Ratings Key

= Excellent. The best the genre has to offer.
1/2 = Very Good. Perhaps not "perfect," but undoubtedly a must-see.
★★★ = Good. Accomplishes what it sets out to do and does it well.
★★1/2 = Fair. Clearly flawed and nothing spectacular, but competently made. OK entertainment.
★★ = Mediocre. Either highly uneven or by-the-numbers and uninspired.
1/2 = Bad. Very little to recommend.
= Very Bad. An absolute chore to sit through.
NO STARS! = Abysmal. Unwatchable dreck that isn't even bad-movie amusing.
SBIG = So Bad It's Good. Technically awful movies with massive entertainment value.

Tuesday, August 7, 2012

Private Eyes, The (1980)

Directed by:
Lang Elliott

This PG-rated spoof of haunted house flicks and murder-mysteries is very hit-or-miss, but many who saw it as children back in the day have a strong, nostalgic love for it nonetheless. A rich, elderly lord (Fred Stuthman) and his wife (Mary Nell Santacroce) are murdered and then have their car sunk into a lake. It's up to a pair of bumbling idiot Sherlock Holmes / Watson clones to get to the bottom of things. Inspector Winship (Don Knotts) and his sidekick Dr. Tart (co-writer Tim Conway), who've received a letter asking for their help, arrive on the scene from Scotland Yard with a car full of pigeons. Hey, some messages may need to be sent back to home office. After somehow managing to blow up a gas station with a cigar, they arrive at the huge Morley Manor to begin their investigation. They're greeted at the door by butler Justin (Bernard Fox), who starts convulsing any time the word "murder" is said and the uptight maid Nanny (Grace Zabriskie), who keeps Justin in check by kneeing him in the groin. Winship and Tart are instructed to meet with Phylis (Trisha Noble), adopted daughter of the victims and sole heir to their fortune. She points out that it's stipulated in the will that if anything happens to her, then everything is to be split evenly between all of the members of the staff.

Because the letter they'd received was signed by Lord Morley himself and was sent after his death, the duo wonder if they've been lured there by the man's ghost. They accidentally find a secret room housing the skeletal remains of Santa Claus (!) before someone tries to blow them up with a bomb. They fall down the fireplace instead and are then face-to-face with the entire staff of freaks who populate the mansion. One of them is responsible for the Morley's murders. First up is an Asian samurai chef named Mr. Uwatsum (John Fujioka), whom Morley won in a card game (?) Then there's bossomy blonde bimbo maid Hilda (Suzy Mandel), whom the Lord kept around because she's full of, uh, bounce. Filthy gypsy Tebit (Stan Ross) is the caretaker and has lived there ever since Lord Morley saved him from an animal trap (which is still clamped to his foot). Jock (Irwin Keyes), an unintelligible one-eyed hunchback who had his tongue cut out was a war buddy of the Lord's. Justin confesses that he killed his wife and all of her thirteen lovers and was found innocent by reason of "justifiable insanity." Nanny is your usual stern, humorless housekeeper.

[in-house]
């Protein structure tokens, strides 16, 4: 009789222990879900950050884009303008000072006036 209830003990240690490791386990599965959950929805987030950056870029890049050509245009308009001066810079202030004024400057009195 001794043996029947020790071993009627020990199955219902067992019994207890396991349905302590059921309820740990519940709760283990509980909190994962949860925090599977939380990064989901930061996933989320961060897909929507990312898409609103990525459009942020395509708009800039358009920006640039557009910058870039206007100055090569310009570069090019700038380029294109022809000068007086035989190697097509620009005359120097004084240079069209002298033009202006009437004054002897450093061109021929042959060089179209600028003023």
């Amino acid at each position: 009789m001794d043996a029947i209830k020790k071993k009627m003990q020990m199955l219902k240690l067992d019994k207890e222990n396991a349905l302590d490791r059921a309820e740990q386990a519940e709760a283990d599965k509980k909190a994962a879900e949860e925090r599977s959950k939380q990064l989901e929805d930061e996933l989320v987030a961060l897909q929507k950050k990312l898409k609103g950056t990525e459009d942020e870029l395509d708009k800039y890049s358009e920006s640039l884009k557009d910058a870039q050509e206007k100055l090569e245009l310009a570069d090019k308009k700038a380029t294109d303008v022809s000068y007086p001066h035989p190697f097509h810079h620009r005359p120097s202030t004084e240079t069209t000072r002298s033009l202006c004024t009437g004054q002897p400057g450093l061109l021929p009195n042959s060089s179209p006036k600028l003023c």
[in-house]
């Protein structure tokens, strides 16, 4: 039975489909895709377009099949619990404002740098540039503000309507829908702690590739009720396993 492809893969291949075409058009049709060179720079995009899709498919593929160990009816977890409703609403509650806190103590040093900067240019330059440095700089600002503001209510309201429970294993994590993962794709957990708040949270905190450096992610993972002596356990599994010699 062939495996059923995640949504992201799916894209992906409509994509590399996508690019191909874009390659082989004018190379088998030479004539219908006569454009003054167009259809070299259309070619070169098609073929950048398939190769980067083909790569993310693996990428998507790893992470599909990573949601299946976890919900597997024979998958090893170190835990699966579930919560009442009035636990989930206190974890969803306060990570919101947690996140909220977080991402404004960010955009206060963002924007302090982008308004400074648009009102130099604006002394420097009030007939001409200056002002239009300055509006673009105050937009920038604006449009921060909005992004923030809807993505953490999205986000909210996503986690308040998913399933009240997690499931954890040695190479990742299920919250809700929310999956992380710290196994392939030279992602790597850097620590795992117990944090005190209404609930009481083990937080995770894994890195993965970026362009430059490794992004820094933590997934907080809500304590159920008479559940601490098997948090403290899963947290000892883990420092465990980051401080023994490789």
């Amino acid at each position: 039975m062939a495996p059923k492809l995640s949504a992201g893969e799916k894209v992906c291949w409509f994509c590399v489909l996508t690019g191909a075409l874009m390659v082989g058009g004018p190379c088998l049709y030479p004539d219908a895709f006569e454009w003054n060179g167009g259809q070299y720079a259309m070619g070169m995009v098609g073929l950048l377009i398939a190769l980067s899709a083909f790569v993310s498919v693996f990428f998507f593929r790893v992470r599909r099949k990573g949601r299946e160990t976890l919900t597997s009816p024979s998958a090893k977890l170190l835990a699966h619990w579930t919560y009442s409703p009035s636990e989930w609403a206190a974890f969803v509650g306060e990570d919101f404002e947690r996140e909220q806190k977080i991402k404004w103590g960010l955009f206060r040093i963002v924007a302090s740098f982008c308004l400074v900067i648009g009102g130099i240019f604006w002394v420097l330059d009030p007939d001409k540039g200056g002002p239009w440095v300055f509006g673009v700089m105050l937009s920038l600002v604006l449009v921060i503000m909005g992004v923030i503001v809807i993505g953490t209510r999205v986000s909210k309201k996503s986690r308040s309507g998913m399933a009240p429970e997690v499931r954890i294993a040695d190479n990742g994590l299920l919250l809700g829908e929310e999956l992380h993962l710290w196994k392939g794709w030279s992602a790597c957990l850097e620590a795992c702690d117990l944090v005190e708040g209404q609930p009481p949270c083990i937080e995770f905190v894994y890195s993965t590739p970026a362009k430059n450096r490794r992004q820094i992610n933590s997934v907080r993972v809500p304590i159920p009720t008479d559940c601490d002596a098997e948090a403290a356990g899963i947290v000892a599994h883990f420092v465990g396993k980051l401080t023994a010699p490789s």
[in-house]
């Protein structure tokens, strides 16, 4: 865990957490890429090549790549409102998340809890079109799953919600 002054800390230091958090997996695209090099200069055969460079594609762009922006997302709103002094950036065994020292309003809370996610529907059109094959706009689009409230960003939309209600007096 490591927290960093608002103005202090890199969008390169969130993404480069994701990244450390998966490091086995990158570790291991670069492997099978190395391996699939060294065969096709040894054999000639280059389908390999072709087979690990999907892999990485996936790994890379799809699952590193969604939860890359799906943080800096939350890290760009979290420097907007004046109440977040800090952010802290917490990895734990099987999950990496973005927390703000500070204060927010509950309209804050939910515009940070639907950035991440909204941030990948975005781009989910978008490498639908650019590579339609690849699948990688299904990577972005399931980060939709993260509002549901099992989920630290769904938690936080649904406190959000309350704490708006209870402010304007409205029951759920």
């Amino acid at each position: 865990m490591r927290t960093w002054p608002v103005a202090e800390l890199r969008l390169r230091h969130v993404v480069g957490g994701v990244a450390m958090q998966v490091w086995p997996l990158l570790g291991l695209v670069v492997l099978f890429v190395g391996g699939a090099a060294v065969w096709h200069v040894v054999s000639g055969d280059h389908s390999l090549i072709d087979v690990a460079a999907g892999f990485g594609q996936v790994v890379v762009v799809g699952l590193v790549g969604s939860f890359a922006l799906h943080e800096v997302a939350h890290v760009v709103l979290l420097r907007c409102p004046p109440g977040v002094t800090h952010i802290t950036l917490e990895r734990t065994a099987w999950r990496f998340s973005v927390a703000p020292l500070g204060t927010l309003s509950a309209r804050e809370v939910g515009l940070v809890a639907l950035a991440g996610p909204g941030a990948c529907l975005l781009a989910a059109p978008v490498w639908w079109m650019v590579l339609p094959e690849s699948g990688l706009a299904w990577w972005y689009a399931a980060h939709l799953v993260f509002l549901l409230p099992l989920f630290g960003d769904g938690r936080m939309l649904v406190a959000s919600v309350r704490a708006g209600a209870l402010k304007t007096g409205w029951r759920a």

Basically every single person at the manor has a motive. Maybe even Lord Morley himself, who's supposed to be dead but had a fear of being buried alive so he was emtombed in a vault that doesn't lock from the inside. Just in case. A black-gloved hand pops in from off screen to do things like light a handle and drop acid into tea. People start getting killed off one-by-one and the murderer leaves behind a note each time with a poem. All of the haunted house cliches are here and accounted for, including lots of secret panels and passageways, dark corridors, thunder and lightning, eyes peering through cut-outs on paintings and bodies turning up missing. There's even a torture chamber full of contraptions like a guillotine, a machine that straps someone to a chair and sends them toward a bunch of swinging axes and even a giant trash compactor our heroes almost get squashed in. There's a recurring gag where every single pigeon Tart tries to send off is injured or killed. He even throws one through a shut window at one point and another is struck by lightning.

The non-stop noisy slapstick gags (sometimes accompanied by sound effects) include people getting slapped, kicked, spin on, hit over the head and otherwise laid out, home furnishings being knocked over and frequently destroyed and lots of slack-jawed mugging and cross-eyed looks from Mr. Conway. Knotts (who had already been in a haunted house comedy; THE GHOST AND MR. CHICKEN, back in 1966) gets to the play the straighter of the two roles here and I'm sure he was grateful for that. The resolution is right out of a Scooby Doo cartoon but there's a surprise appearance by a hog-man called a Wookalar at the very end. I'd say this was primarily targetted toward children, though I'm sure some parents may disprove of some of the content. You know, like frequent death, a couple of boob jokes, doped-up pigeons and someone drinking "buzzard puss."

Despite a Brit-heavy supporting cast, it was actually filmed at The Biltmore House and Gardens in Asheville, North Carolina and became a modest hit in theaters. Interestingly, actress Mandel - a veteran of British soft-core flicks - appeared in this family film and the hardcore porno BLONDE AMBITION the same year. The director was the President and CEO of Sunn Classic Pictures and was one of the co-founders of TriStar Pictures.


No comments:

Related Posts Plugin for WordPress, Blogger...